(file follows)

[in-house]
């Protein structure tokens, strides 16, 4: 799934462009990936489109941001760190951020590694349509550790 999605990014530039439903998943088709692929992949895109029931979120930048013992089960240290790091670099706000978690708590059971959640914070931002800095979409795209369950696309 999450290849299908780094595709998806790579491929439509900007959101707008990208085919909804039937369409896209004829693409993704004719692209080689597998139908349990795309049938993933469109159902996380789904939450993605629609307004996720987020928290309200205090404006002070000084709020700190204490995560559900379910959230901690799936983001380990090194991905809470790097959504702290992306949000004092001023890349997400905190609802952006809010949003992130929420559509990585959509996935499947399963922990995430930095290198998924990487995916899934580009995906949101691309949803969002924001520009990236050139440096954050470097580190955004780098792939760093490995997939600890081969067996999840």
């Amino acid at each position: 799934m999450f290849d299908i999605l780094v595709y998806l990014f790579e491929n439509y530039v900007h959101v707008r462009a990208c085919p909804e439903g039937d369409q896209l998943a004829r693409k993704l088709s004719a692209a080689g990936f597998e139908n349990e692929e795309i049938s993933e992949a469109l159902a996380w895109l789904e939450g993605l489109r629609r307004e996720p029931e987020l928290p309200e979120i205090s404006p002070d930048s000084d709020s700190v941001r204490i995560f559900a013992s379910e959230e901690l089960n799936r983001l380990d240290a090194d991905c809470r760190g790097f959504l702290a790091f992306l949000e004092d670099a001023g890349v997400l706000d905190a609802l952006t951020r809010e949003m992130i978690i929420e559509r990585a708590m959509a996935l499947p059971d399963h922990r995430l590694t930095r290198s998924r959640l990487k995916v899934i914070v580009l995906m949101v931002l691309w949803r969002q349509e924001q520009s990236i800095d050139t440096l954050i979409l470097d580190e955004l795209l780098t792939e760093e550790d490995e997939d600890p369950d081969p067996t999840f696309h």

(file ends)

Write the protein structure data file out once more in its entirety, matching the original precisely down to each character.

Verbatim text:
[in-house]
């Protein structure tokens, strides 16, 4: 799934462009990936489109941001760190951020590694349509550790 999605990014530039439903998943088709692929992949895109029931979120930048013992089960240290790091670099706000978690708590059971959640914070931002800095979409795209369950696309 999450290849299908780094595709998806790579491929439509900007959101707008990208085919909804039937369409896209004829693409993704004719692209080689597998139908349990795309049938993933469109159902996380789904939450993605629609307004996720987020928290309200205090404006002070000084709020700190204490995560559900379910959230901690799936983001380990090194991905809470790097959504702290992306949000004092001023890349997400905190609802952006809010949003992130929420559509990585959509996935499947399963922990995430930095290198998924990487995916899934580009995906949101691309949803969002924001520009990236050139440096954050470097580190955004780098792939760093490995997939600890081969067996999840």
């Amino acid at each position: 799934m999450f290849d299908i999605l780094v595709y998806l990014f790579e491929n439509y530039v900007h959101v707008r462009a990208c085919p909804e439903g039937d369409q896209l998943a004829r693409k993704l088709s004719a692209a080689g990936f597998e139908n349990e692929e795309i049938s993933e992949a469109l159902a996380w895109l789904e939450g993605l489109r629609r307004e996720p029931e987020l928290p309200e979120i205090s404006p002070d930048s000084d709020s700190v941001r204490i995560f559900a013992s379910e959230e901690l089960n799936r983001l380990d240290a090194d991905c809470r760190g790097f959504l702290a790091f992306l949000e004092d670099a001023g890349v997400l706000d905190a609802l952006t951020r809010e949003m992130i978690i929420e559509r990585a708590m959509a996935l499947p059971d399963h922990r995430l590694t930095r290198s998924r959640l990487k995916v899934i914070v580009l995906m949101v931002l691309w949803r969002q349509e924001q520009s990236i800095d050139t440096l954050i979409l470097d580190e955004l795209l780098t792939e760093e550790d490995e997939d600890p369950d081969p067996t999840f696309h």